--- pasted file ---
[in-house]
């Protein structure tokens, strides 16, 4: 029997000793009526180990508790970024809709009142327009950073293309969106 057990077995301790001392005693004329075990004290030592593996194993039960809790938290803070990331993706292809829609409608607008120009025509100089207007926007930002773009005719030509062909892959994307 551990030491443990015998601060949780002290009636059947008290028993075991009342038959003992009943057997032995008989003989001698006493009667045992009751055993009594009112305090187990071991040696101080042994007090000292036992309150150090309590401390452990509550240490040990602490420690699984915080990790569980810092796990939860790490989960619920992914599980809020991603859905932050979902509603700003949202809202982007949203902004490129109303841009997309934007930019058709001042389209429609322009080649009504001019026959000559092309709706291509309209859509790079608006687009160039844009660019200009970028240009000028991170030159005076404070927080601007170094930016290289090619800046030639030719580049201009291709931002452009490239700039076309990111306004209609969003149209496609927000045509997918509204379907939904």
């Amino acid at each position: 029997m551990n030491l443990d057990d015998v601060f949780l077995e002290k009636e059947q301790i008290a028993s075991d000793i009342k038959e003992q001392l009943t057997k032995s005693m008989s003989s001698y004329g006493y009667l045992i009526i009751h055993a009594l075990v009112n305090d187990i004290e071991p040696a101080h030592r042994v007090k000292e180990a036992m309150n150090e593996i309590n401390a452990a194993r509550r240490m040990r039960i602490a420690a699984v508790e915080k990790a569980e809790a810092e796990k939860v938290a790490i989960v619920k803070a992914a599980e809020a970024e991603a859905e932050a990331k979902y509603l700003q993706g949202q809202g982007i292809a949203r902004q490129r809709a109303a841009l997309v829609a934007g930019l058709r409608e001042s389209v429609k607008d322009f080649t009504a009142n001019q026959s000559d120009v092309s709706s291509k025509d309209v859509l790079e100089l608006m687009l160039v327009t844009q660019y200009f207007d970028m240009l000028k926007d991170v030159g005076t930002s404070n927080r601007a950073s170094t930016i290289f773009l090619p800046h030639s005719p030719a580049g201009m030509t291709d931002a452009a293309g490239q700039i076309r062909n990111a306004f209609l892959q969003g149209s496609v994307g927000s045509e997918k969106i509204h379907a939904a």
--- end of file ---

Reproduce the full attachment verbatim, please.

[in-house]
């Protein structure tokens, strides 16, 4: 029997000793009526180990508790970024809709009142327009950073293309969106 057990077995301790001392005693004329075990004290030592593996194993039960809790938290803070990331993706292809829609409608607008120009025509100089207007926007930002773009005719030509062909892959994307 551990030491443990015998601060949780002290009636059947008290028993075991009342038959003992009943057997032995008989003989001698006493009667045992009751055993009594009112305090187990071991040696101080042994007090000292036992309150150090309590401390452990509550240490040990602490420690699984915080990790569980810092796990939860790490989960619920992914599980809020991603859905932050979902509603700003949202809202982007949203902004490129109303841009997309934007930019058709001042389209429609322009080649009504001019026959000559092309709706291509309209859509790079608006687009160039844009660019200009970028240009000028991170030159005076404070927080601007170094930016290289090619800046030639030719580049201009291709931002452009490239700039076309990111306004209609969003149209496609927000045509997918509204379907939904």
């Amino acid at each position: 029997m551990n030491l443990d057990d015998v601060f949780l077995e002290k009636e059947q301790i008290a028993s075991d000793i009342k038959e003992q001392l009943t057997k032995s005693m008989s003989s001698y004329g006493y009667l045992i009526i009751h055993a009594l075990v009112n305090d187990i004290e071991p040696a101080h030592r042994v007090k000292e180990a036992m309150n150090e593996i309590n401390a452990a194993r509550r240490m040990r039960i602490a420690a699984v508790e915080k990790a569980e809790a810092e796990k939860v938290a790490i989960v619920k803070a992914a599980e809020a970024e991603a859905e932050a990331k979902y509603l700003q993706g949202q809202g982007i292809a949203r902004q490129r809709a109303a841009l997309v829609a934007g930019l058709r409608e001042s389209v429609k607008d322009f080649t009504a009142n001019q026959s000559d120009v092309s709706s291509k025509d309209v859509l790079e100089l608006m687009l160039v327009t844009q660019y200009f207007d970028m240009l000028k926007d991170v030159g005076t930002s404070n927080r601007a950073s170094t930016i290289f773009l090619p800046h030639s005719p030719a580049g201009m030509t291709d931002a452009a293309g490239q700039i076309r062909n990111a306004f209609l892959q969003g149209s496609v994307g927000s045509e997918k969106i509204h379907a939904a």